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sâmbătă, 19 ianuarie 2019

Review: Waves by Ingrid Chabbert, Carole Maurel




Hardcover, 96 pages

Expected publication: May 7th 2019 by Archaia

A young woman and her wife's attempts to have a child unfold in this poetic tale that ebbs and flows like the sea.

After years of difficulty trying to have children, a young couple finally announces their pregnancy, only to have the most joyous day of their lives replaced with one of unexpected heartbreak. Their relationship is put to the test as they forge ahead, working together to rebuild themselves amidst the churning tumult of devastating loss, and ultimately facing the soul-crushing reality that they may never conceive a child of their own.

Based on author Ingrid Chabbert’s own experience, coupled with soft, sometimes dreamlike illustrations by Carole Maurel, Waves is a deeply moving story that poignantly captures a woman’s exploration of her pain in order to rediscover hope.

Sometimes we drown, drinking in the sea. A sea as red as a heart that's stopped beating.

Waves is the true story of author Ingrid Chabbert's terrible loss of a child. After years of trying to have a child, Ingrid and her wife finally anounce that Ingrid is pregnant. But the pregnancy is problematic, with blood loss and pain and struggle, and finally, a surgery to remove the dead child inside of her. Ingrid is drowning in a sea of pain, heartbreak and loss as she is trying to move forward when her heart seems it had stopped beating. She channels the pain through writing, and discovers a passion she did not know, storytelling.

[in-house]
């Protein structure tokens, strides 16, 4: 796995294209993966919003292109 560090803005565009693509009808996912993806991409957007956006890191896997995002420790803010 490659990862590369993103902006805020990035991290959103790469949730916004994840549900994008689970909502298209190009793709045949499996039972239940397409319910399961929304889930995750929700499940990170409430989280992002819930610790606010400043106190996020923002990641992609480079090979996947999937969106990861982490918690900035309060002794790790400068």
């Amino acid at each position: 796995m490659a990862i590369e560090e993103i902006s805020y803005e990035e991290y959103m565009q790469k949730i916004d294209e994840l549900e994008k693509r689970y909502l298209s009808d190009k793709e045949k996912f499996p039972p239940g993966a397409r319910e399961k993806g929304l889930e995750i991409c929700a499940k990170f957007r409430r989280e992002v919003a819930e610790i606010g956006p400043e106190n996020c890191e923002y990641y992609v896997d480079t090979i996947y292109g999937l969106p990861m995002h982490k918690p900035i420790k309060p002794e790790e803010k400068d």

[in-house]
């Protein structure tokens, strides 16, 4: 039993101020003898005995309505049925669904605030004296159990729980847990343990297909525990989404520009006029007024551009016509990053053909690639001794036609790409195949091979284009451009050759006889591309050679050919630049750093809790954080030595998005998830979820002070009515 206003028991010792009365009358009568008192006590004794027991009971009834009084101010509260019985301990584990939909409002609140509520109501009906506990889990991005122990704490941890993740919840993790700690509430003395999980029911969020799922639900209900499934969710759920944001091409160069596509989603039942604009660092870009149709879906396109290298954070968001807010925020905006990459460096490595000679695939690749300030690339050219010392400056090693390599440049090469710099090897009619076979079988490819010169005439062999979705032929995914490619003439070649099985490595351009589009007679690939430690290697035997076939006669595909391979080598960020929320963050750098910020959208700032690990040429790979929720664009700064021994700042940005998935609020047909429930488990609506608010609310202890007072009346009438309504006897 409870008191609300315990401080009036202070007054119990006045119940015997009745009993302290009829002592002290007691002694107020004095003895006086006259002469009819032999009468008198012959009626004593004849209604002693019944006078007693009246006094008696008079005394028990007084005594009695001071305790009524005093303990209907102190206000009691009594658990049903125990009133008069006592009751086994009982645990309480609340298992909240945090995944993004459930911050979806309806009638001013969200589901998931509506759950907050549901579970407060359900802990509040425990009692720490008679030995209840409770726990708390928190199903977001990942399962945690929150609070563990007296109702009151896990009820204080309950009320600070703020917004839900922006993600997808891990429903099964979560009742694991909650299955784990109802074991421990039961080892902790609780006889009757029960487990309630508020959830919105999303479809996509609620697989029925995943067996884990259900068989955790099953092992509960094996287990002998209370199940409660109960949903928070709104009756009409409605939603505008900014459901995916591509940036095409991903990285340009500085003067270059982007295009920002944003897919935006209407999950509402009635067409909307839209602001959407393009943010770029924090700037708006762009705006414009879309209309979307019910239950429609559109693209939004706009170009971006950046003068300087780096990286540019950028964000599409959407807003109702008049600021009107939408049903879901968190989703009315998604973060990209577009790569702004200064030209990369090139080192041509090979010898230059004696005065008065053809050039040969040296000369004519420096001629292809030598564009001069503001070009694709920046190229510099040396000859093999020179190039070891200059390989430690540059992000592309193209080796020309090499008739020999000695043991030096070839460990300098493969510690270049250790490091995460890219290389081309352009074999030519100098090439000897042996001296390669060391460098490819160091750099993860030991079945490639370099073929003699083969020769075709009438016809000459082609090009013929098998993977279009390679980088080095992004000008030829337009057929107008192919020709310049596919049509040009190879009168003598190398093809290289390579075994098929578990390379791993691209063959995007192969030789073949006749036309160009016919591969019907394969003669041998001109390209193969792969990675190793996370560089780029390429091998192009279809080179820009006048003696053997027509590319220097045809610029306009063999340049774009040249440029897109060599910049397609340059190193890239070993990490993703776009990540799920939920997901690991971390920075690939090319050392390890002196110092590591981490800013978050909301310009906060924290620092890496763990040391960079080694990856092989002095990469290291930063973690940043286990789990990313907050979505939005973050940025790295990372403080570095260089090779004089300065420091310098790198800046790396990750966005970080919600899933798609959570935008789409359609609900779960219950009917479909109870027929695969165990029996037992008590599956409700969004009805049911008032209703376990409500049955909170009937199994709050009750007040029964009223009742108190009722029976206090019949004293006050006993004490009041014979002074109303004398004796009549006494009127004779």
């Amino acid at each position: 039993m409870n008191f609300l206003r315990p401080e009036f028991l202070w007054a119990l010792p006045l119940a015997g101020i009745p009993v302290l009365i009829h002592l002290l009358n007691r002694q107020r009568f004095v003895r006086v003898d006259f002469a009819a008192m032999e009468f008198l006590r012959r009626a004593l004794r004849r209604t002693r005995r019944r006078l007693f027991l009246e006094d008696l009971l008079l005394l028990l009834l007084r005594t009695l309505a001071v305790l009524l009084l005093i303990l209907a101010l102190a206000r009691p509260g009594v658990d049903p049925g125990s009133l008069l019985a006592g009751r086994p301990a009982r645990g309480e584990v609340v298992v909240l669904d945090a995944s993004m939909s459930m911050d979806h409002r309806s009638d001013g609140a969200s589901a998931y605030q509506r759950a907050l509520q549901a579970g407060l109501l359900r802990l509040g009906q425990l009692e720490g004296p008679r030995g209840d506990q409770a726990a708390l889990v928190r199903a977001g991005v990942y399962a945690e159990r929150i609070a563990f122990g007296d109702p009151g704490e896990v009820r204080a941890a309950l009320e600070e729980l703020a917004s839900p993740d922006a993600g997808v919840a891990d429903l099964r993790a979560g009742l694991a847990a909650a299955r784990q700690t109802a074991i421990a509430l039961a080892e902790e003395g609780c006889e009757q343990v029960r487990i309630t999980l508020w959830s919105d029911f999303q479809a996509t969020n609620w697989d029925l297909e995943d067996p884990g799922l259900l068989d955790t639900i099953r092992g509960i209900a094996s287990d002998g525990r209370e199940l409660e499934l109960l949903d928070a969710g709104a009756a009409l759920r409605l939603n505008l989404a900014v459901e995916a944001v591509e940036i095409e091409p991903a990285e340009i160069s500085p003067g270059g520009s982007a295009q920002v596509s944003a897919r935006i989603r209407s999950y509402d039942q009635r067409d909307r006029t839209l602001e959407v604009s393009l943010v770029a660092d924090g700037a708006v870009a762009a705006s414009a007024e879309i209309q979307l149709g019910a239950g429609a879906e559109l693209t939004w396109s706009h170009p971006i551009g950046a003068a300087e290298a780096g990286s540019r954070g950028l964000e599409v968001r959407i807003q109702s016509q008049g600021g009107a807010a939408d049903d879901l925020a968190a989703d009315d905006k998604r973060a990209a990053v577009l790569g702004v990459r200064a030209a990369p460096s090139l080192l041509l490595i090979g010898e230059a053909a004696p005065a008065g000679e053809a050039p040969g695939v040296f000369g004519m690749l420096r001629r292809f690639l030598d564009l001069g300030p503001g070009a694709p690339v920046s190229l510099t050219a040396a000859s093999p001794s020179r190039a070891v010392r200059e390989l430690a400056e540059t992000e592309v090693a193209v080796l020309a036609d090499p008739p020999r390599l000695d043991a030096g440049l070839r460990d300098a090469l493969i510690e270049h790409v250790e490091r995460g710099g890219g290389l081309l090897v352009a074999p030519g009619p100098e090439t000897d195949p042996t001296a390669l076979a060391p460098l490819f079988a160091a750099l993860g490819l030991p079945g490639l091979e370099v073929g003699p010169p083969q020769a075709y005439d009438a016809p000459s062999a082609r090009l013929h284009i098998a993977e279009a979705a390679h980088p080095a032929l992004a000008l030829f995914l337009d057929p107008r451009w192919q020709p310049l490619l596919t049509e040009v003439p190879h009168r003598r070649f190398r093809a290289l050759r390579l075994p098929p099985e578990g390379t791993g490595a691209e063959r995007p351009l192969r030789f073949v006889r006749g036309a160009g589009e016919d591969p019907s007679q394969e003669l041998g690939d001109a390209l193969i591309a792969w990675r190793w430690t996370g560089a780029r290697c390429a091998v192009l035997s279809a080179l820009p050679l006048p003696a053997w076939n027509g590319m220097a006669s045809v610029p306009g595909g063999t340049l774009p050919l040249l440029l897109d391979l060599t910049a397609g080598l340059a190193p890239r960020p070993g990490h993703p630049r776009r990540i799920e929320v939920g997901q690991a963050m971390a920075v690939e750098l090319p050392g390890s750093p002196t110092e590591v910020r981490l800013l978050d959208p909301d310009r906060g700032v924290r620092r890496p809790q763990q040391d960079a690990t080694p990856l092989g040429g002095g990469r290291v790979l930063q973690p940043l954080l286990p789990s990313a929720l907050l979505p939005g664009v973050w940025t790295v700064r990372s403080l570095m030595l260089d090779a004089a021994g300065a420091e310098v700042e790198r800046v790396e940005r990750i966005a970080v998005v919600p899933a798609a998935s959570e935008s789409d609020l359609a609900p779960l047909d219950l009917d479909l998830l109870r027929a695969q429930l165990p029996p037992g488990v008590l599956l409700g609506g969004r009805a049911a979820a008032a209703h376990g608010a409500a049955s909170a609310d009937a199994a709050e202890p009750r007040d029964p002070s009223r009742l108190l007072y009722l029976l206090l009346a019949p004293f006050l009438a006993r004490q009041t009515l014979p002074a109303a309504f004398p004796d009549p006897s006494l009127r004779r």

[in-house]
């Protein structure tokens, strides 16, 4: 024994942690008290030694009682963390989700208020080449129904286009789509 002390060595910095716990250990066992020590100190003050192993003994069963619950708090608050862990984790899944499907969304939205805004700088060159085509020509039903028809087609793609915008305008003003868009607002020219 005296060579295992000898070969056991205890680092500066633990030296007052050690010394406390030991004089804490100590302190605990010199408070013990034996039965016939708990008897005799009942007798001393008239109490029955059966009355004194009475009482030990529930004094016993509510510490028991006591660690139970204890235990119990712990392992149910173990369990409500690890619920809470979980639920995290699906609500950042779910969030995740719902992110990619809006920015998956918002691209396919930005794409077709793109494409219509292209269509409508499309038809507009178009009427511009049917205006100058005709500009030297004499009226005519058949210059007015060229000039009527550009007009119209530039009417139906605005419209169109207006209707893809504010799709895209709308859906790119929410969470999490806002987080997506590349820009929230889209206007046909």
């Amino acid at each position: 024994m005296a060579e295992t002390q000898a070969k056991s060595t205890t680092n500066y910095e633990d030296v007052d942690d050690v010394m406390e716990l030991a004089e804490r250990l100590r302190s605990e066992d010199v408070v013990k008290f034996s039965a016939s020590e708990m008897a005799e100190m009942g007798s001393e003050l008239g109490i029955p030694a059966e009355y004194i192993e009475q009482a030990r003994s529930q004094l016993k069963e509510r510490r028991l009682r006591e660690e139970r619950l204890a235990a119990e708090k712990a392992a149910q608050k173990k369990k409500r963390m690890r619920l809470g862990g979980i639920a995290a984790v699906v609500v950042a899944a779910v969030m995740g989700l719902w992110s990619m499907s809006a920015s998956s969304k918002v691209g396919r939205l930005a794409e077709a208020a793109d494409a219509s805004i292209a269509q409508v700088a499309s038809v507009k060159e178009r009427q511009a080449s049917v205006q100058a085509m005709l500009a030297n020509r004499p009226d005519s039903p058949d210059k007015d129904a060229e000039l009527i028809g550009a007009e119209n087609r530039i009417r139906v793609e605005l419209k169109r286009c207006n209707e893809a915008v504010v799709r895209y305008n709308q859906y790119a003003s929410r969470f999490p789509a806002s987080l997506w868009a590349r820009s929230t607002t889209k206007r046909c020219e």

This graphic novel also explores the birth of Ingrid Chabbert as a children books writer, her recovery and is filled with beautiful illustrations. I particularly liked how the colors turned to gray after the loss of their child, with little spots of color on the journals she writes on, the clothes of people who inspire her to move on, and gradually return to everything as her journey of healing continues. 


I wish the author portrayed the struggles of trying to conceive this baby as well, it would've added a lot more depth to the story but I understand her point of view - not wanting this to be yet another story about two women trying to have a baby, as she points out in the ending of the book. A very touching story I wholeheartedly recommend to people going through a similar experience.

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